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What did I do wrong? Rub too salty

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Post Mon Jul 12, 2004 4:13 pm
Heavydluxe rare
rare

Posts: 14
Location: Windsor, VT
Hi all... new poster, couple month lurker.

Over the weekend, we decided to grill up some boneless, country style pork ribs. Since I've been reading Steve's books, I figured I'd go a little 'adventurous' and make a rub for half the ribs.

I noticed that basically all the rubs in the Rubs/Marinades book, as well as the bible, seem to start with ~1/4 cup kosher salt. From that base (though I used sea salt), I added roughly equal measures of black pepper, all spice, and cloves. There was also a dash of ginger and a little corriander.

I rub the meat down, and each piece of rib meat probably had 5 pieces of sea salt on the outside. At that point, I put the ribs in a freezer bag and started to set them into the fridge to marinate a little. There was a little rub left, so I just dumped it in the bag and gave it a good shake (I think this was my mistake).

The meat came out handsomely with a nice crust, but it was saltier than the dickens. I am usually one who likes salty food, too.

I'm guessing that the marinating must've increased the amount of salt that worked into the meat (combined with the extra rub that I put in)... But I'm new enough to not be sure. Anyone have any input?

Thanks for handling the newbies, folks... We all appreciate the help!

Thanks, Brian aka Dluxe

Post Mon Jul 12, 2004 4:28 pm
Grand Scale BBQ Deputy
BBQ Deputy

Posts: 4272
Location: York, PA
Welcome to the board. Hope you stick around and enjoy the insanity.

I don't think the extra rub would make it more salty, just more flavor. It the rub was to salty to begin with then maybe but not if the proportions were correct to begin with.
Check out this thread for a similar discussion on salt that may help you.

http://www.barbecuebible.com/board/viewtopic.php?t=1360

Hopefully that will clear some of it up for you.
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Post Mon Jul 12, 2004 4:39 pm
Heavydluxe rare
rare

Posts: 14
Location: Windsor, VT
Thanks, GS...

I would've 'tasted' the rub at the start, but with these rather large chunks of sea salt, it would've been hard to figure out if what was in my mouth was 'representative'.

Live and learn, I suppose. It was just *way* saltier than I would've imagined. Made me think that some odd, salt-increasing cosmic alignment had occurred.

I think next time, I'll be sure to rub only *one* piece of meat until I'm sure the formula I have i solid... That way, there won't be quite so much disappointing food on the table.

Post Tue Jul 13, 2004 2:51 pm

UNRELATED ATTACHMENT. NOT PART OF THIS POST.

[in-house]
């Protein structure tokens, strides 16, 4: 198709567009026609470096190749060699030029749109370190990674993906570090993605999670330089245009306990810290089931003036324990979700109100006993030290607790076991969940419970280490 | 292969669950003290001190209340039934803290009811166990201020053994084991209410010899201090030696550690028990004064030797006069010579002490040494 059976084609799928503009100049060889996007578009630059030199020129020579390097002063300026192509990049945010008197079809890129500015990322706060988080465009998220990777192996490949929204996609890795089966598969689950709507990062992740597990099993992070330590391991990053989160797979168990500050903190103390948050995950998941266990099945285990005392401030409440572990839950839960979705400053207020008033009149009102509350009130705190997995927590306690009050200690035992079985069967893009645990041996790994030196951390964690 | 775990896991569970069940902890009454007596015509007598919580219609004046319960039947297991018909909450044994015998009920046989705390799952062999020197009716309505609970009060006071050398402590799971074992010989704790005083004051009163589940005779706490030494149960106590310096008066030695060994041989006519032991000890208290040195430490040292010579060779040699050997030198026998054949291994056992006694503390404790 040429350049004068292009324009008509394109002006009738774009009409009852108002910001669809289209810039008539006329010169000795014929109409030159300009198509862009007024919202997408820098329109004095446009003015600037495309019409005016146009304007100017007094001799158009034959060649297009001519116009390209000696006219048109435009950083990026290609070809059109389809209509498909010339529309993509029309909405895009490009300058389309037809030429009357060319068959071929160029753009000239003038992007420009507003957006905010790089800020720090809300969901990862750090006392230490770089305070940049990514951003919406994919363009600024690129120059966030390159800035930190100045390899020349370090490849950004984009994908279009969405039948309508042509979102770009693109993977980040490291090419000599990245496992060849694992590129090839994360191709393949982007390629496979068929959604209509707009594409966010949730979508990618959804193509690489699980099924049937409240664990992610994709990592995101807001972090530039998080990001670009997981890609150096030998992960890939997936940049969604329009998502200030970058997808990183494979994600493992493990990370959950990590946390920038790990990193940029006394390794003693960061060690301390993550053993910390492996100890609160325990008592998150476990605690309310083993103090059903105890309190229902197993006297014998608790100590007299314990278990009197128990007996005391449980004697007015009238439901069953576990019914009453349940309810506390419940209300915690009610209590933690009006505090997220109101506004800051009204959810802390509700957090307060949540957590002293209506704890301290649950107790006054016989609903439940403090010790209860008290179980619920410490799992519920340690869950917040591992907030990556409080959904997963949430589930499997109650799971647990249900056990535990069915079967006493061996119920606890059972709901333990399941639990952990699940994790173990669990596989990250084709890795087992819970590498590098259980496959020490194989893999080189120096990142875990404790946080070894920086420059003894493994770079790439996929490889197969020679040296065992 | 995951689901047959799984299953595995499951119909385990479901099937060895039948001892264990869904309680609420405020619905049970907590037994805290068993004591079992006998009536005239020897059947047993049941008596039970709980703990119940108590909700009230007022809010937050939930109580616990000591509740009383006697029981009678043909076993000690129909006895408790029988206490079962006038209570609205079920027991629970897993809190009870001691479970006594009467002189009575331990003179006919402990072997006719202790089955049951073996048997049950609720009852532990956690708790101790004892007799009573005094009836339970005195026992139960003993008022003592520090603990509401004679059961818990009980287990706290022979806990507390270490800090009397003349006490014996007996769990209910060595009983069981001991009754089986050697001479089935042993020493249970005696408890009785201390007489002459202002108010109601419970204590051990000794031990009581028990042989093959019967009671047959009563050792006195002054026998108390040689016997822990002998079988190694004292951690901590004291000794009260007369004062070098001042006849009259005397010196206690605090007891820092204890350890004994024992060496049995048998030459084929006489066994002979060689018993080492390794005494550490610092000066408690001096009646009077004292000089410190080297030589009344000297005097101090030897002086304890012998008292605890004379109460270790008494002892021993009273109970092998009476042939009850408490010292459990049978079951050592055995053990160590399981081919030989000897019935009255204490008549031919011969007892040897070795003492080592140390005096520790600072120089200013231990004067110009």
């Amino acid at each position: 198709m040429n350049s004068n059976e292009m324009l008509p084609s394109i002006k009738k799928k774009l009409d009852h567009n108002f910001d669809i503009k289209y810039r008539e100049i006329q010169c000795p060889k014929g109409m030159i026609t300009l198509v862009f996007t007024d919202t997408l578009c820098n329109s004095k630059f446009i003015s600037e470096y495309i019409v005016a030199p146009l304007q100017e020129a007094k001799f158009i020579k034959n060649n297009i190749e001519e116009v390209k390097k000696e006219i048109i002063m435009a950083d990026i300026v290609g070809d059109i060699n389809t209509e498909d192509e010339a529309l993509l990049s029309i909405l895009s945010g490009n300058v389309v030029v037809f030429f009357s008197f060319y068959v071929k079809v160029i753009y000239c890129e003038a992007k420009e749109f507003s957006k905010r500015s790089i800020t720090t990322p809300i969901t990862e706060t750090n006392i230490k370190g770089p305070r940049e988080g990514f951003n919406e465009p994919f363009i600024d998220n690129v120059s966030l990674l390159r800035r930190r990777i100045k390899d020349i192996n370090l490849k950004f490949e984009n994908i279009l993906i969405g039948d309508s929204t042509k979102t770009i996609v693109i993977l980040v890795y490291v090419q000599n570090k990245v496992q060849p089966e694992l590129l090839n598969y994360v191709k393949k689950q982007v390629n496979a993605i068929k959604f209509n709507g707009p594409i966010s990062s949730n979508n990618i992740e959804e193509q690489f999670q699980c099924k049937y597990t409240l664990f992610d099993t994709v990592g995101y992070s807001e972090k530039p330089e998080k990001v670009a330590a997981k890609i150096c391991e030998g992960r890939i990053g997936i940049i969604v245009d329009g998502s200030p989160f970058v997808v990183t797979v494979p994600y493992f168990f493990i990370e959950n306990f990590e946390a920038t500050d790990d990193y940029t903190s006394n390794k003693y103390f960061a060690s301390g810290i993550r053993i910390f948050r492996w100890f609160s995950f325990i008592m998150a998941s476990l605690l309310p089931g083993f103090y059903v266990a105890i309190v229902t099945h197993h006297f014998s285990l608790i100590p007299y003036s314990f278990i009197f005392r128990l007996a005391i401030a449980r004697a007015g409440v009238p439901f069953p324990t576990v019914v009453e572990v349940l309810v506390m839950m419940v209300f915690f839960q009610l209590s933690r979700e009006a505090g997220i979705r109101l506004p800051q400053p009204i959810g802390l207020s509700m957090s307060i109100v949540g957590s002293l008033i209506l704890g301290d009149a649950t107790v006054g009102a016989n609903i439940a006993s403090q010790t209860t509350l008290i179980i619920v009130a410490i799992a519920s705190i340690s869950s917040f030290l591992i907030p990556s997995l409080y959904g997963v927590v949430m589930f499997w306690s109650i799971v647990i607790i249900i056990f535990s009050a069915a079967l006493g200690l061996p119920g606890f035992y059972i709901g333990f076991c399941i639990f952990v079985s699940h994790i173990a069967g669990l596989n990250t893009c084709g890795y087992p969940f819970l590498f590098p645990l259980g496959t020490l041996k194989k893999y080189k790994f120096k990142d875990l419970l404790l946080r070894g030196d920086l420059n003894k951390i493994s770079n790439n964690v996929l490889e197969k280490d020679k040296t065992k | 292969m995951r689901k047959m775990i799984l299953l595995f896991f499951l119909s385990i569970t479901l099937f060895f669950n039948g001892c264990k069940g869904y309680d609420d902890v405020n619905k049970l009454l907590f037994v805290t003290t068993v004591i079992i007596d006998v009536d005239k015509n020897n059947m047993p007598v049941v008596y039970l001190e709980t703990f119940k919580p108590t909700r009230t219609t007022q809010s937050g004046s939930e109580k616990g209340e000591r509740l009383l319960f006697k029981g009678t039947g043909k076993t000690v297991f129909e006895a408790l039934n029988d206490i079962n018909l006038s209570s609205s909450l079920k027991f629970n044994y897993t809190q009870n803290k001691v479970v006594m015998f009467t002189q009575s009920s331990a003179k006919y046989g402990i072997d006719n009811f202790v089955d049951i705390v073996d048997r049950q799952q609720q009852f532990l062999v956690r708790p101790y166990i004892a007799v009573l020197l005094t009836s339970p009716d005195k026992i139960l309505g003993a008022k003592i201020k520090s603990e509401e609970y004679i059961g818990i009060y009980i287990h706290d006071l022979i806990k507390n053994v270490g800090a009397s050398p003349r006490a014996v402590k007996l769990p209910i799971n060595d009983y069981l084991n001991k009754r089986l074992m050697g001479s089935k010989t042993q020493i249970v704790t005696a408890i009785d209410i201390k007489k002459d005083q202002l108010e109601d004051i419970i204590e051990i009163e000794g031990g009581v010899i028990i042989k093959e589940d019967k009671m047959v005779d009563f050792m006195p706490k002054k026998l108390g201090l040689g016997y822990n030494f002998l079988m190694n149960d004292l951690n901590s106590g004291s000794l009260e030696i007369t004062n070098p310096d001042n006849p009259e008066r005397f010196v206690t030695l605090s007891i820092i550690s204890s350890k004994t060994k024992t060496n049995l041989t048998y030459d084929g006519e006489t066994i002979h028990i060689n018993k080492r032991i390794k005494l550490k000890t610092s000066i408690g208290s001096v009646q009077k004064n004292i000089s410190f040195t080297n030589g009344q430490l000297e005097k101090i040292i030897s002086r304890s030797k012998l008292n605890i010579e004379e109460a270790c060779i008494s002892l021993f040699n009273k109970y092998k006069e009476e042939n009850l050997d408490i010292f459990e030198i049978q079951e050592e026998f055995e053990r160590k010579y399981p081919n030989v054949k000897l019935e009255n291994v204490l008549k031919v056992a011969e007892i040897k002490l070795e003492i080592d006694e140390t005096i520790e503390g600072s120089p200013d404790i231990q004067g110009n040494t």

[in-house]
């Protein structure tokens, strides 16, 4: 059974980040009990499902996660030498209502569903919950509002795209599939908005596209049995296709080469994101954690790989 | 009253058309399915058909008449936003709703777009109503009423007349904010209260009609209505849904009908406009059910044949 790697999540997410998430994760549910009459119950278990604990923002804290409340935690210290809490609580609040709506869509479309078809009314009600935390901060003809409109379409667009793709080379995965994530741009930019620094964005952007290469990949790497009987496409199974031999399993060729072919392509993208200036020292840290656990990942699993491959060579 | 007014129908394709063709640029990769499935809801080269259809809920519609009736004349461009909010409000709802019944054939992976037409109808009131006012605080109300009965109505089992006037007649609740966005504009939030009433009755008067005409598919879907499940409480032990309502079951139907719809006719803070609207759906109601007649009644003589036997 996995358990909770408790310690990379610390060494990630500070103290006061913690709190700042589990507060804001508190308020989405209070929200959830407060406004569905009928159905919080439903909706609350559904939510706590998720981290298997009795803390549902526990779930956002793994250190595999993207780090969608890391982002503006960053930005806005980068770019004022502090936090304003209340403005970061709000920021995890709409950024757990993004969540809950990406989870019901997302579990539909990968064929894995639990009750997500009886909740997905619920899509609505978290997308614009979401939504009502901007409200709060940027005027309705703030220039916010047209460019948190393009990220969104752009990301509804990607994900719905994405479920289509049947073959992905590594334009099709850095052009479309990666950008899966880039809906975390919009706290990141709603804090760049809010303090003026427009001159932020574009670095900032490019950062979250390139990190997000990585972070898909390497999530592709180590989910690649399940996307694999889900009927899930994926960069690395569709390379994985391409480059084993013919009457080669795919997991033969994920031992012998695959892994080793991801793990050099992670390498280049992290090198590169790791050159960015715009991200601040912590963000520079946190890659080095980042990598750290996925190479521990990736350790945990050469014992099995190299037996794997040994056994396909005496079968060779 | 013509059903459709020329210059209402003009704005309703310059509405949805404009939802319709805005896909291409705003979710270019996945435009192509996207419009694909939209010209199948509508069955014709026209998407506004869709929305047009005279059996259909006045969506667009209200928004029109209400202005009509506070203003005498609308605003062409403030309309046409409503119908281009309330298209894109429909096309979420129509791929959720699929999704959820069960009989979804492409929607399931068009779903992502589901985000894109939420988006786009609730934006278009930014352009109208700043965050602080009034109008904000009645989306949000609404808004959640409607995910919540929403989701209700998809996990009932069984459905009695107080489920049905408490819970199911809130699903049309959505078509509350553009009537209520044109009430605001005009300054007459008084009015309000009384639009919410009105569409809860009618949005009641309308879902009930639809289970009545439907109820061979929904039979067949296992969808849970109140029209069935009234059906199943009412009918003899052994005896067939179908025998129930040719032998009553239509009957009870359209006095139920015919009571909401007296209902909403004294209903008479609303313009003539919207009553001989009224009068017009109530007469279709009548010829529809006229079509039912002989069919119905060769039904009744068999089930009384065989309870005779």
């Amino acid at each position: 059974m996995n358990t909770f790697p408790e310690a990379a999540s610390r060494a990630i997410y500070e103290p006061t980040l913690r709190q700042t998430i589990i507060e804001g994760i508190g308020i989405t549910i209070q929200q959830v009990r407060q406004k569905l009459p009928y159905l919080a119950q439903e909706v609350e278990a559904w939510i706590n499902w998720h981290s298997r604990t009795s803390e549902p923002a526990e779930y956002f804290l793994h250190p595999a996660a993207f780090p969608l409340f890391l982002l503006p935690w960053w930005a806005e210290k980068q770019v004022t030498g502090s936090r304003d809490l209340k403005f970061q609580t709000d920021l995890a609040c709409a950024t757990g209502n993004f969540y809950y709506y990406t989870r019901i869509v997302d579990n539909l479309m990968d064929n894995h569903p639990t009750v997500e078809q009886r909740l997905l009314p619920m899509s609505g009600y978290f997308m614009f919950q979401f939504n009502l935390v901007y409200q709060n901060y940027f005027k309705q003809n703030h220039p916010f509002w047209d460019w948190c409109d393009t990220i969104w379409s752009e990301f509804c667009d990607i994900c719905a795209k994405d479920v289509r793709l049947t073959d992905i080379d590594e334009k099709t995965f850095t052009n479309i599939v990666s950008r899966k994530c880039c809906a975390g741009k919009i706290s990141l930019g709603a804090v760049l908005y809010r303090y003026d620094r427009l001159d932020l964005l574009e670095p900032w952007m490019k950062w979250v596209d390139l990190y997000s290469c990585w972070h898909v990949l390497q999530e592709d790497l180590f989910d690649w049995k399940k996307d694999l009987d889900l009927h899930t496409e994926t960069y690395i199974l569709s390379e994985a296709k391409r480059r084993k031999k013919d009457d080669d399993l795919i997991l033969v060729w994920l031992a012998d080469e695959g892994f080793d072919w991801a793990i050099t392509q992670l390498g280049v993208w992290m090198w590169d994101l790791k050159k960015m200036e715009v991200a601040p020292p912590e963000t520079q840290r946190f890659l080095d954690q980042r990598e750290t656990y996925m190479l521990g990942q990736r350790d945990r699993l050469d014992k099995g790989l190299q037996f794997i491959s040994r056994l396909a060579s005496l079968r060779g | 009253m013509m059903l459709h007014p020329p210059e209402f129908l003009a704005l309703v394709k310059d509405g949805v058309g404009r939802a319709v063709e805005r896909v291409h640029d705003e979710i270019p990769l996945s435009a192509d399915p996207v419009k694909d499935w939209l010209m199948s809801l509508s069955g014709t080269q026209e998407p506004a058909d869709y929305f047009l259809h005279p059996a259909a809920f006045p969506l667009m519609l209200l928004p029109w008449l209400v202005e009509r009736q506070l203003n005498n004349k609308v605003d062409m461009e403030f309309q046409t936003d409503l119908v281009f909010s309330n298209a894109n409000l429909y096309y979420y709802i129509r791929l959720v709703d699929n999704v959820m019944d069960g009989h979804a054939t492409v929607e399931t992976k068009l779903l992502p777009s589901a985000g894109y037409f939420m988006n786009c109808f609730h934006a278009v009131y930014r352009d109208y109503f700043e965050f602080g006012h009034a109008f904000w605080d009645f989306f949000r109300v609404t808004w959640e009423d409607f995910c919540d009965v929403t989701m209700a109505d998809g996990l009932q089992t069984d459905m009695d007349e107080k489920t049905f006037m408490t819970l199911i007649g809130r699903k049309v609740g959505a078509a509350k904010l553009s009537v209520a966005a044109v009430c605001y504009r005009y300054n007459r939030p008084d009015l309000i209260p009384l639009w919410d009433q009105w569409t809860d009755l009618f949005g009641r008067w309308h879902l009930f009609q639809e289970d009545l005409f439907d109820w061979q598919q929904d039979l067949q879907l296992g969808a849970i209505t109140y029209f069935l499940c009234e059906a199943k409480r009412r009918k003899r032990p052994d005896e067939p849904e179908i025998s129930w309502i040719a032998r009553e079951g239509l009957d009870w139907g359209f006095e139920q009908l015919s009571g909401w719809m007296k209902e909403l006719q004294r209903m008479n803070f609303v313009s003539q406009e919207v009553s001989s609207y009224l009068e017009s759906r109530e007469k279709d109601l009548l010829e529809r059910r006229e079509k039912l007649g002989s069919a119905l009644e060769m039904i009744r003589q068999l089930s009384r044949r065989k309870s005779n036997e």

DarkRubiTJ medium-well
medium-well

Posts: 221
Location: Livingston, TX.
Kosher salt is going to be less "saltyer" than other salt. As a guideline is a receipe calls for x amount of Kosher salt and I'm out I cut the quanity in half using regular salt. Make sure that the salt you buy for rubs and stuff is non ionized. Do a taste test between ionized and non ionized and you'll see that ionized is very bitter tasting. Most kosher salt is non ionized and it's all I keep in the kitchen. My Lady long ago learned not to buy stuff for the kitchen, that's my job.
Image
Weber "Q", Weber Performer, Weber 22.5" Bar-B-Kettle

Post Wed Jul 14, 2004 12:51 am
Vinsect well done
well done

Posts: 576
Location: Middle Tennessee
Heavydluxe, I can sure sympethize with you after my brine incident.
I like you idea of trying the recipe again with only one piece rubbed. That's a great way to learn.
You mentioned you thought your mistake was in putting the leftover rub in with the marinade. That would have made a brine. May I suggest you duplicate the recipe again with a few variations...
1 piece of ribs untreated
1 piece rubbed only
1 piece marinated only
1 piece rubbed then marinated
1 piece marinated then rubbed (which wouldn't brine)
and 1 piece rubbed, marinated, and leftover rub thrown in the marinade like you think may have been the downfall.

Not only would this tell you where the problem was, you may find a combination thats really great and you may have a good rub after all.

If you do, let us know how it goes.
If it aint broke, Break it!
Then rebuild it better.

Post Wed Jul 14, 2004 9:40 am
TonyGreek medium-rare
medium-rare

Posts: 75
Location: Celina, Ohio
well, after typing a rather long message re: salt, it errored out and gave me an "invalid session" error. irritating... the lesson is, always copy and paste in case this happens.

the gist of it was that sea salt is inherently saltier than kosher or table salt. sea salt, which does taste better than any other, should typically only be used as a finishing salt and not "in" your recipes, but "on' your recipes. i wouldn't use it in a rub as the amount needed would be too much of a hit or miss wildcard. kosher, typically referenced in bbq recipes, is less salty and already proportioned for you. obviously, it's too hard to taste a rub for salt content as it is meant to be salty, but how much? <PUN ALERT> aye, there's the rub.

Tony
Dayton, Ohio

Post Wed Jul 14, 2004 10:25 am
TonyGreek medium-rare
medium-rare

Posts: 75
Location: Celina, Ohio
oooops.... one key thing i forgot to add in my re-post was that while kosher salt is often referenced in recipes and tells you the quantity you should use, there is a difference in brands of kosher and their respective quantities. some recipes address this issue. the 2 popular brands, diamond and morton's, feature a difference in weight of the salt. weber's website, http://www.virtualweberbullet.com, addresses this. i think there's a brining section on there which tells the proper ratios.
-- Tony --
Grand Lake St. Mary's
<img src="http://img249.imageshack.us/img249/9895/licenseor9.jpg" border="0">


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